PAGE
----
Kavvanah on Standing Before God-Who-Sees-Me, by Virginia Spatz (1999)

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The Amidah’s choreography
is designed to call to mind
an appearance before a sovereign
so as to invoke the proper “stance.”

Consider, though, the variety of God-communications depicted just in the book of Genesis:
God talks to Adam and Eve,
to Cain,
to Noaḥ,
and to Avimelekh.

God even talks to the serpent.

וַיִּשְׁמַ֣ע אֱלֹהִים֮ אֶת־ק֣וֹל הַנַּעַר֒ וַיִּקְרָא֩ מַלְאַ֨ךְ אֱלֹהִ֤ים׀ אֶל־הָגָר֙ מִן־הַשָּׁמַ֔יִם וַיֹּ֥אמֶר לָ֖הּ מַה־לָּ֣ךְ הָגָ֑ר אַל־תִּ֣ירְאִ֔י כִּֽי־שָׁמַ֧ע אֱלֹהִ֛ים אֶל־ק֥וֹל הַנַּ֖עַר בַּאֲשֶׁ֥ר הוּא־שָֽׁם׃ (בראשית כא:יז)
God heeds Ishmael “where he is.”

וַתִּקְרָ֤א שֵׁם־יְהוָה֙ הַדֹּבֵ֣ר אֵלֶ֔יהָ אַתָּ֖ה אֵ֣ל רֳאִ֑י כִּ֣י אָֽמְרָ֗ה הֲגַ֥ם הֲלֹ֛ם רָאִ֖יתִי אַחֲרֵ֥י רֹאִֽי׃ (בראשית טז:יג)
And Hagar names “YHVH who spoke to her: ‘God-who-sees-me’.”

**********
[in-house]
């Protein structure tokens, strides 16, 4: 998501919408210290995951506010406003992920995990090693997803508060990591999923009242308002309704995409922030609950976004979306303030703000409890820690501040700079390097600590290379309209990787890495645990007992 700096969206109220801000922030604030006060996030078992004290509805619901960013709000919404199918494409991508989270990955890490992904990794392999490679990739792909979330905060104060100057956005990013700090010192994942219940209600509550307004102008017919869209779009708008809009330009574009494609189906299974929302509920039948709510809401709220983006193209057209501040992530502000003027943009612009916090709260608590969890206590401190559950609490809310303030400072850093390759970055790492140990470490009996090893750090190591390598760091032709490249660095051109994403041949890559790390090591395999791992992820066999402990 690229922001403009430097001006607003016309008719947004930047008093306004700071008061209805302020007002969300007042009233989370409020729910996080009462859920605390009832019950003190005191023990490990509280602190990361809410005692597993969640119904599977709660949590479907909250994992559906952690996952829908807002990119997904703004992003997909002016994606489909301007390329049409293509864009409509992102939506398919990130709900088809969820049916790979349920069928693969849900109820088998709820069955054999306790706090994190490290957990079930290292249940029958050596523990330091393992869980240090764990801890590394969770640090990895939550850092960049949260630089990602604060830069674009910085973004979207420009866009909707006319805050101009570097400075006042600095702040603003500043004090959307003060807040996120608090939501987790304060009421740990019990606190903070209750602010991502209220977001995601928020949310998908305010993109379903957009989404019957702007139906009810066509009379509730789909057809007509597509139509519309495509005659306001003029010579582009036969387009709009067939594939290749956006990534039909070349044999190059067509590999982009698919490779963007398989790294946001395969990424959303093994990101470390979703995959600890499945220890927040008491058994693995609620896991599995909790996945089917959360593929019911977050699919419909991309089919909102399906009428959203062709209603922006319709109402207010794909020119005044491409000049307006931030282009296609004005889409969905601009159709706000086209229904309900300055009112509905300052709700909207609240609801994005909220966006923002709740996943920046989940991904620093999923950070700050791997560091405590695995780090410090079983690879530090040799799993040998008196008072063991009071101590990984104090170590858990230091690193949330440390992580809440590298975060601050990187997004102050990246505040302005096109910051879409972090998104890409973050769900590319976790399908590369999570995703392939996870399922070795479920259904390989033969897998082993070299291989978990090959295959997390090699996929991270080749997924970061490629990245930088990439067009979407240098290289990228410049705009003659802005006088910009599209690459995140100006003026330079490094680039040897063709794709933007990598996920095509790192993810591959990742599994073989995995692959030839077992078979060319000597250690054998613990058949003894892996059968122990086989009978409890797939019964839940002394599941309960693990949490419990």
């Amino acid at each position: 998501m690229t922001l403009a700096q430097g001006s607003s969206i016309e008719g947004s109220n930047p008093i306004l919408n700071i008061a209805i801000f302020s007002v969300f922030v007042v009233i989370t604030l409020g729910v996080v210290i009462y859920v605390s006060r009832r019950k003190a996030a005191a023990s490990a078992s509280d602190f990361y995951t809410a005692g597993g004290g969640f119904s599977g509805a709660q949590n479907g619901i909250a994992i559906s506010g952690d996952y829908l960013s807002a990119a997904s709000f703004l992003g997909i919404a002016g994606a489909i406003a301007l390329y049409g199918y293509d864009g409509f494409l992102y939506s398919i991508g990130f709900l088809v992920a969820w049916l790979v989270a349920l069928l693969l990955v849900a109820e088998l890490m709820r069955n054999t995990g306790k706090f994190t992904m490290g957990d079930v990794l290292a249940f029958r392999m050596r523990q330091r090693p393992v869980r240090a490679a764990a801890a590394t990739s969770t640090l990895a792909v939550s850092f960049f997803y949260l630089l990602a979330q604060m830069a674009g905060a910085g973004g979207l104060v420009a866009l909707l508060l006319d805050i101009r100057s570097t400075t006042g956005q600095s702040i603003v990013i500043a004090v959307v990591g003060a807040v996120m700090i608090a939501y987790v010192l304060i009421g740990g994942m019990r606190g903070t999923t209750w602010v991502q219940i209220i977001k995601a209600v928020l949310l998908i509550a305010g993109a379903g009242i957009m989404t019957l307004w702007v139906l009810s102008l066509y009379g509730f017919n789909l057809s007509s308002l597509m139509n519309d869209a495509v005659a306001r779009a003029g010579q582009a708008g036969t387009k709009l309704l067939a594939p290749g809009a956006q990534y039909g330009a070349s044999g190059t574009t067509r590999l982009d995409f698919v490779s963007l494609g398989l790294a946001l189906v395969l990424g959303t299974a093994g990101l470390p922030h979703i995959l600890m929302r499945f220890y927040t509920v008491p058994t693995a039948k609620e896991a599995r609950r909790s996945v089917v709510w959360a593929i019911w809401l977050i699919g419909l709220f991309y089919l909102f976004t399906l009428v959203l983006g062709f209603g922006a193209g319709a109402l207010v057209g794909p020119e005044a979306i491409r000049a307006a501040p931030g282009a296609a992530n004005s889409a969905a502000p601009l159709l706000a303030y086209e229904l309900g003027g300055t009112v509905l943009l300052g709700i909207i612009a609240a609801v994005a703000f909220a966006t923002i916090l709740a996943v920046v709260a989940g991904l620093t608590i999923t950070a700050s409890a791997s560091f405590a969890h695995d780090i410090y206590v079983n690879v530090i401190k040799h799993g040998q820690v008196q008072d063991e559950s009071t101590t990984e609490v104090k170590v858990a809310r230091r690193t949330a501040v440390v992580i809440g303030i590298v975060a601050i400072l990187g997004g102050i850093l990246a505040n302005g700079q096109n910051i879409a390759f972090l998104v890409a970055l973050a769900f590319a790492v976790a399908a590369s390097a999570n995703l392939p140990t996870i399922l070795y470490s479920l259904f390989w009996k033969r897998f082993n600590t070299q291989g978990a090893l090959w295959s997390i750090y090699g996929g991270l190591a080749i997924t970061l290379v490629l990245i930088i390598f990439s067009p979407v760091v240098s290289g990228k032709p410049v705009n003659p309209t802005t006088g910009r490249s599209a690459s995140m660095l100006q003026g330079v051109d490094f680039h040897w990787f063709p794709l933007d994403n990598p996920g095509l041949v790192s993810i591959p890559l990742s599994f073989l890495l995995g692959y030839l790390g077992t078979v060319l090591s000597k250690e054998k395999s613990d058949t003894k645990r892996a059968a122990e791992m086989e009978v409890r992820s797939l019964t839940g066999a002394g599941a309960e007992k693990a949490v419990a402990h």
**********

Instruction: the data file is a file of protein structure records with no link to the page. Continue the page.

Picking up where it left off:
וַֽיִּשְׁמְע֞וּ אֶת־ק֨וֹל יְהוָ֧ה אֱלֹהִ֛ים מִתְהַלֵּ֥ךְ בַּגָּ֖ן לְר֣וּחַ הַיּ֑וֹם וַיִּתְחַבֵּ֨א הָֽאָדָ֜ם וְאִשְׁתּ֗וֹ מִפְּנֵי֙ יְהוָ֣ה אֱלֹהִ֔ים בְּת֖וֹךְ עֵ֥ץ הַגָּֽן׃ (בראשית ג:ח)
So, in stepping up to greet God,
it is sometimes fruitful to picture,
instead of a royal audience,
an opportunity to meet God in the cool of the garden,
or to approach, at a desert spring, “God-who-sees-me.”

A version of this kavanah (intention) was originally produced for the Institute for Contemporary Midrash Summer Institute, 1999.

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